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Chapter 8 Auxiliary Services Space Requirements. Objectives After reading the chapter and reviewing the materials presented the students will be able.

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Presentation on theme: "Chapter 8 Auxiliary Services Space Requirements. Objectives After reading the chapter and reviewing the materials presented the students will be able."— Presentation transcript:

1 Chapter 8 Auxiliary Services Space Requirements

2 Objectives After reading the chapter and reviewing the materials presented the students will be able to: Understand the need for supporting activities in a manufacturing enterprise. Identify support activity departments such as receiving, storage, maintenance, and so on. Calculate space requirements for such support functions.

3 Introduction Manufacturing departments need support services and these services need space. Major services are receiving and shipping, storage, warehousing, maintenance and tool room, utilities, heating, and air conditioning.

4 Receiving and Shipping Receiving and shipping are two separate departments, but they have very similar people, equipment, and space requirements. The receiving department is the start of the material flow, whereas the shipping department is the end of the material flow. Receiving and shipping could be placed next to each other or across the plant from each other.

5 Advantages and Disadvantages of Centralized Receiving and Shipping Loading and unloading trucks are very similar functions, so the facilities are similar. Dock doors, dock plates, fork trucks, and aisles are needed for both receiving and shipping. Responsible people who know the value of proper counts, proper identification, and control of the company’s most valuable assets are receiving and shipping clerks. The disadvantages of centralized shipping and receiving are space congestion and material flow. Material flow is more efficient if the material could flow straight through the plant: receiving on one side of the plant and shipping on the other side.

6 The Trucking Industry’s Effect on Receiving and Shipping The trucking industry is organized nationally to deliver raw materials and parts to industry in the morning and pick up shipments in the afternoon. The trucks are unloaded at a local company’s warehouse. The materials are sorted by company to be delivered the next morning. The first stop is loaded last and the last stop loaded first. In the afternoon the same truck could return and pick up shipments. One truck could pick up 50,000 pounds of shipment.

7 Functions of a Receiving Department RecievingTrailers are backed up to the receiving dock doors, the tires are chocked, the trailer doors are opened, a dock board or dock plate is positioned between the trailer and the floor of the plant, and the driver gives the receiving clerk a manifest that tells the receiving clerk what to unload. Unloading: The material is removed from the trailer and placed in the holding area. The receiving clerk signs the trucker’s manifest acknowledging receipt of containers and the truck leaves. Visible carton damage should be noted on the driver’s paperwork. Recording Receipts: When material is unloaded it is checked on a log. A number is stamped on the Bates log, the packing slip, and the receiving report. The Bates log is a 6 digit number (For example: July 3 is the 185 day of the year and 21 st truck arriving would give a Bates number of ). Opening, Separating, Inspecting, and Counting: Before the day is complete, everything received today must be opened, separated, inspected, and counted. A quality check must be made to see if this is what the company ordered. The quantity must also be checked.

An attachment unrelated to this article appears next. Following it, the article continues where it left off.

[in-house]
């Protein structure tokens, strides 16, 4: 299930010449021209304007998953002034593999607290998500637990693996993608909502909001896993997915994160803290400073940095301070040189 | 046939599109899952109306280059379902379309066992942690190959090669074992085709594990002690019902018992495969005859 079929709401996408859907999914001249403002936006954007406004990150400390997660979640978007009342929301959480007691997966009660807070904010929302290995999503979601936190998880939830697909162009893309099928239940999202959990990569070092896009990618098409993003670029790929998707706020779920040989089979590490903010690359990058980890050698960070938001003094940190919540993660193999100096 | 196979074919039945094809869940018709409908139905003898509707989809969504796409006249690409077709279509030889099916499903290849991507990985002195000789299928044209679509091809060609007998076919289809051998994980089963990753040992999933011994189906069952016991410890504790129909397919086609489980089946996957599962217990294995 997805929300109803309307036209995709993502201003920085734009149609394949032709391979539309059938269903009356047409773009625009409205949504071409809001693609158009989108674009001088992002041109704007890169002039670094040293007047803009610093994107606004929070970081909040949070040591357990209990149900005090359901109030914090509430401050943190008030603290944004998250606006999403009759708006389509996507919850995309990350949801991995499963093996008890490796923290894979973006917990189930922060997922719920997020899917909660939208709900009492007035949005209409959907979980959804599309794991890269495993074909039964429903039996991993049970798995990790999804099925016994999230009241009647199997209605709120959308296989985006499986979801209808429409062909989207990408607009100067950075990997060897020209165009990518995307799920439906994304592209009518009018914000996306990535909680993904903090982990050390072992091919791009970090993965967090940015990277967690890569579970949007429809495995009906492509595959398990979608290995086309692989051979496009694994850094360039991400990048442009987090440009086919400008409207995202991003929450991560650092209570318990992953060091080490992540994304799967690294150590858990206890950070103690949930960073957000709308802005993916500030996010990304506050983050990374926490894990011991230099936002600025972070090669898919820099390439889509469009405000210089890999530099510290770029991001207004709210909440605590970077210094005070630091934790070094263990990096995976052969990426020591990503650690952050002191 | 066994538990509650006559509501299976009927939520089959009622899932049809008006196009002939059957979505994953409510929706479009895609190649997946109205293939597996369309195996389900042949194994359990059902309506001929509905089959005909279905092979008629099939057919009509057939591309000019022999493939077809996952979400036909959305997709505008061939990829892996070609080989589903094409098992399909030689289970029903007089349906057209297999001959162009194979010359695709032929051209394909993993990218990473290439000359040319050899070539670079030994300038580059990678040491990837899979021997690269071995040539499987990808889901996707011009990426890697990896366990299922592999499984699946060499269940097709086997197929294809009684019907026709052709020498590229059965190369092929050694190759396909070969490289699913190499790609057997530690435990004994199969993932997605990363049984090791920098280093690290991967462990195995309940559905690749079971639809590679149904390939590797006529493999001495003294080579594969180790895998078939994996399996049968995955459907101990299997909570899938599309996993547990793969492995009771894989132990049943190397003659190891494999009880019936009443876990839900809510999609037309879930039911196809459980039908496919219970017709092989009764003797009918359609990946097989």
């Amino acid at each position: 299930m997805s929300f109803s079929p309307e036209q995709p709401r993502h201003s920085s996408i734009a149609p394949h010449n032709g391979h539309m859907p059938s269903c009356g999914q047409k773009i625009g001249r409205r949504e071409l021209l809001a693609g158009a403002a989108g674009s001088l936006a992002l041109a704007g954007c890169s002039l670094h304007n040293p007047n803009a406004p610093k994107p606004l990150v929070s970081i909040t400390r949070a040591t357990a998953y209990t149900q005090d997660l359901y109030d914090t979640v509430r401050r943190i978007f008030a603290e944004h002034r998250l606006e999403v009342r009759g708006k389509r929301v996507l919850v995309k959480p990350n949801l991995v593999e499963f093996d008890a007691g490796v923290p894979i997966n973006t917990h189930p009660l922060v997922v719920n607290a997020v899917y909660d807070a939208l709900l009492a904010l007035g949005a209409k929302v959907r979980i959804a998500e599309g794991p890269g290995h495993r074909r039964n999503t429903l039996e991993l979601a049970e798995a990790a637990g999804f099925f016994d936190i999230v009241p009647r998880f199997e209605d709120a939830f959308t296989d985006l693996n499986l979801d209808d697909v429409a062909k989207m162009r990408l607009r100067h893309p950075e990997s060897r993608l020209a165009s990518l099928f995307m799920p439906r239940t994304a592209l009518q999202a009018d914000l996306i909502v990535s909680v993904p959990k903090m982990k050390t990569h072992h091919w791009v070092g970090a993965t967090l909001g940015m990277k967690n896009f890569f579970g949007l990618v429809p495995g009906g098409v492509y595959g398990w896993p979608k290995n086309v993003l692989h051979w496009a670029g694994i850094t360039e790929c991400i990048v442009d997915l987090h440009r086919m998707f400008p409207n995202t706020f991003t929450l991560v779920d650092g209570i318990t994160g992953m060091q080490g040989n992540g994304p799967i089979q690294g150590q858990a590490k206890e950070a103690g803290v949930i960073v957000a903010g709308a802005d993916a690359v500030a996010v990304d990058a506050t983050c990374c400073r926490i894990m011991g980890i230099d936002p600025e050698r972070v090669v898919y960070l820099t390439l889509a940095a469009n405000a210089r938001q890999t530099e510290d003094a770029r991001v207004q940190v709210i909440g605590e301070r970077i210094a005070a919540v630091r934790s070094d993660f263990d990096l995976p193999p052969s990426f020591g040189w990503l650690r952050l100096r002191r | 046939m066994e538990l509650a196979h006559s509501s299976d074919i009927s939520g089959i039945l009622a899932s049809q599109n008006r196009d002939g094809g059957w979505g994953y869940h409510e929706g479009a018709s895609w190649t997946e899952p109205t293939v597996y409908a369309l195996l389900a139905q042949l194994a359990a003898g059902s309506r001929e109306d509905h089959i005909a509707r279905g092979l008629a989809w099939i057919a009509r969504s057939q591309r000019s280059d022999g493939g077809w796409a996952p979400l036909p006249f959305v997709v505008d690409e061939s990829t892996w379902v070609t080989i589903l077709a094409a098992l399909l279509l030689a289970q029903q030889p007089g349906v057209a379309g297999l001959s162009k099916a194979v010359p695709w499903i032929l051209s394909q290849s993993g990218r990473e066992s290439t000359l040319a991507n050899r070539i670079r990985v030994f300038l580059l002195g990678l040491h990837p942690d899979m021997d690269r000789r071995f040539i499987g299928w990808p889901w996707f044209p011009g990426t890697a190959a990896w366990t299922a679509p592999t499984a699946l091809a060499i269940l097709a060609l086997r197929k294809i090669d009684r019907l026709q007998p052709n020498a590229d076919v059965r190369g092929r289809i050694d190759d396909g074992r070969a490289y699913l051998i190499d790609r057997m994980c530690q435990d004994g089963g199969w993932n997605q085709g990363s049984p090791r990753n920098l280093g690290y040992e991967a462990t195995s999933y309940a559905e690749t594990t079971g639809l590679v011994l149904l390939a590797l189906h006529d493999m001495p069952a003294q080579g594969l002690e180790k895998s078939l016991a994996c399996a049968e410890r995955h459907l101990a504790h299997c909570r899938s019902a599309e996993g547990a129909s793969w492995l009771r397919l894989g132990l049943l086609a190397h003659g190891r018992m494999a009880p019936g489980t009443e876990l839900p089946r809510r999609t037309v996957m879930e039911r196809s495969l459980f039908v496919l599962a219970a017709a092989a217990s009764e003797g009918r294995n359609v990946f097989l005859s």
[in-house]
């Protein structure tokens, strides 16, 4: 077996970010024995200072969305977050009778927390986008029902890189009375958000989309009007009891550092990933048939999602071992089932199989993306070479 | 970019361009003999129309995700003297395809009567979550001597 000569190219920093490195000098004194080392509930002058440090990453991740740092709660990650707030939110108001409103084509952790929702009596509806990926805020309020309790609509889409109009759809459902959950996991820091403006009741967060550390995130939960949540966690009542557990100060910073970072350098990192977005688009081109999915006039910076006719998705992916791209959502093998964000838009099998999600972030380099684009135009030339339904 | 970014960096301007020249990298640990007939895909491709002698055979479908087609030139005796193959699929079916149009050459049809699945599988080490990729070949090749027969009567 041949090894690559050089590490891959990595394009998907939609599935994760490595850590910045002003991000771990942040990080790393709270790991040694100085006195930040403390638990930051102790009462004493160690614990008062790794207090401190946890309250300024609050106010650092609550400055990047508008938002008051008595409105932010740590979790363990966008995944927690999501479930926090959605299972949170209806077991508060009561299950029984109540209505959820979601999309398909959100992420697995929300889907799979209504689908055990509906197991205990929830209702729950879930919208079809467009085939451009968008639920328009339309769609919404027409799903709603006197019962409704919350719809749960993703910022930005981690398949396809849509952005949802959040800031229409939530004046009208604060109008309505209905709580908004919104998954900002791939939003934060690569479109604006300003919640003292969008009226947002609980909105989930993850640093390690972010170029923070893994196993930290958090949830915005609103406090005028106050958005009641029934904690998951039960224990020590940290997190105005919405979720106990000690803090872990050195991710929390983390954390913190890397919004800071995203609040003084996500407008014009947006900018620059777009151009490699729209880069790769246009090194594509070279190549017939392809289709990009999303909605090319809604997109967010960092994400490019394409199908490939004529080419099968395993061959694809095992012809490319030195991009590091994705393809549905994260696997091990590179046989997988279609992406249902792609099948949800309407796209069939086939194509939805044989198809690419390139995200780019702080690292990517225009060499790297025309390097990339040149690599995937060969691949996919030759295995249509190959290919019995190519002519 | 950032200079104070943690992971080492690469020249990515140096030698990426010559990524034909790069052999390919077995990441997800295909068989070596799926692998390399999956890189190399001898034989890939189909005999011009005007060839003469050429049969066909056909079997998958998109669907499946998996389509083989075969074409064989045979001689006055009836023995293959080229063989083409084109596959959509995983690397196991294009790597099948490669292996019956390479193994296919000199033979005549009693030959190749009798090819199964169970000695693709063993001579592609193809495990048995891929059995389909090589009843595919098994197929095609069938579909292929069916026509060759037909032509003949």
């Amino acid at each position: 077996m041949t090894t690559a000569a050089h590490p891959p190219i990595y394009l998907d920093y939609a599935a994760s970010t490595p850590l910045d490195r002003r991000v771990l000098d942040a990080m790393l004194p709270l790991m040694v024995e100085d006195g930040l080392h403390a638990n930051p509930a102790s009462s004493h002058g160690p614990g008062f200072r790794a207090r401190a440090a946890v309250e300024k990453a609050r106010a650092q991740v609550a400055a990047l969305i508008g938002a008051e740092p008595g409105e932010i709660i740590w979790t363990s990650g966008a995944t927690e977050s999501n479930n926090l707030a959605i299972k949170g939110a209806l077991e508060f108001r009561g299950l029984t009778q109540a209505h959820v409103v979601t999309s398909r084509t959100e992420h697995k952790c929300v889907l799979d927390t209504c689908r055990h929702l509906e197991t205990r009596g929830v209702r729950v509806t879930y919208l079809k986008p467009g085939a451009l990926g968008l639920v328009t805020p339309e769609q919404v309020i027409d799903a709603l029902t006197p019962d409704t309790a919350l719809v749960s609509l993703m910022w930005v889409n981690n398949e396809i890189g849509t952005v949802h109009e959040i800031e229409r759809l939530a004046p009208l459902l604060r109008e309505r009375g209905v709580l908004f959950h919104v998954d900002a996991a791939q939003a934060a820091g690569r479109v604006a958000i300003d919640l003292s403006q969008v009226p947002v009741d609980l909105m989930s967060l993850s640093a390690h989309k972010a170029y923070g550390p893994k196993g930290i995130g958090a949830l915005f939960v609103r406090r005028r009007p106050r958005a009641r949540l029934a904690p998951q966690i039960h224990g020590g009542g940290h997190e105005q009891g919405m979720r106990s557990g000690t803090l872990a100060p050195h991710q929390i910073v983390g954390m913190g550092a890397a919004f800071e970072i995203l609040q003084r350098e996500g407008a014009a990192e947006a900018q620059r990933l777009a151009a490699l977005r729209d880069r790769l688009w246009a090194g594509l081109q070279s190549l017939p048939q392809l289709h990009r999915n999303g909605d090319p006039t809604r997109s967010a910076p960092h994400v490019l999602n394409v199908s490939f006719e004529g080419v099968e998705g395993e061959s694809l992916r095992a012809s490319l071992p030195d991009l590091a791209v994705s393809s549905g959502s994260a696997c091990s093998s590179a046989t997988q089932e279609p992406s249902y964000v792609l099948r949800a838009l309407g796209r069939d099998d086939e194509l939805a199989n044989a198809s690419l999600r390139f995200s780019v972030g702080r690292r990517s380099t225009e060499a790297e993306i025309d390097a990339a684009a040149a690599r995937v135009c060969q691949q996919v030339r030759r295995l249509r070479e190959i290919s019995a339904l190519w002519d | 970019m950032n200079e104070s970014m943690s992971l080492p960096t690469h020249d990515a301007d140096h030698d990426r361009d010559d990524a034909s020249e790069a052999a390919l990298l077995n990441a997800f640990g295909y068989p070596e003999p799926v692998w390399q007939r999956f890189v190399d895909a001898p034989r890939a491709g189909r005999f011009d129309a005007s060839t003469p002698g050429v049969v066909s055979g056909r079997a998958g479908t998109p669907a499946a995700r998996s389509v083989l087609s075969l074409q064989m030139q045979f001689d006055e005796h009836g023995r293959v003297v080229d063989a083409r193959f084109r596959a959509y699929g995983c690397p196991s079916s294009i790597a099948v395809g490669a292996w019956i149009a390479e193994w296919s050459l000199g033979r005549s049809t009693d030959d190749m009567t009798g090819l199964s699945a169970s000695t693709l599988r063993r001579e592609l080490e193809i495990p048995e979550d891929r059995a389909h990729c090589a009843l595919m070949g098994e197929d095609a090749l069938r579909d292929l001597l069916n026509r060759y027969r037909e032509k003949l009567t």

8 Functions of a Receiving Department Preparing Overage, Shortage, and Damage Report (OS&D): Each problem becomes a project for the purchasing department which has to work it out with the supplier, but the eyes and ears are within the receiving department (OS&D report). Preparing Receiving Reports: After checking quality and quantity, the receiving department sends the receiving report to accounting. The accounting department (accounts payable) collects copies of the purchase order, receiving report, and invoice. Only after all 3 documents are received is the bill paid for only what receiving said they received. Errors can be very costly. Sending to stores or Production: A significant portion of problems associated with manual operations of identification, counting, sorting, routing, and inventory management and the resulting human errors can be alleviated through the use of automatic identification and capture (AIDC) technology such as PDF417, a two dimensional bar code. The use of AIDC technology can increase efficiency and throughput and reduce human errors.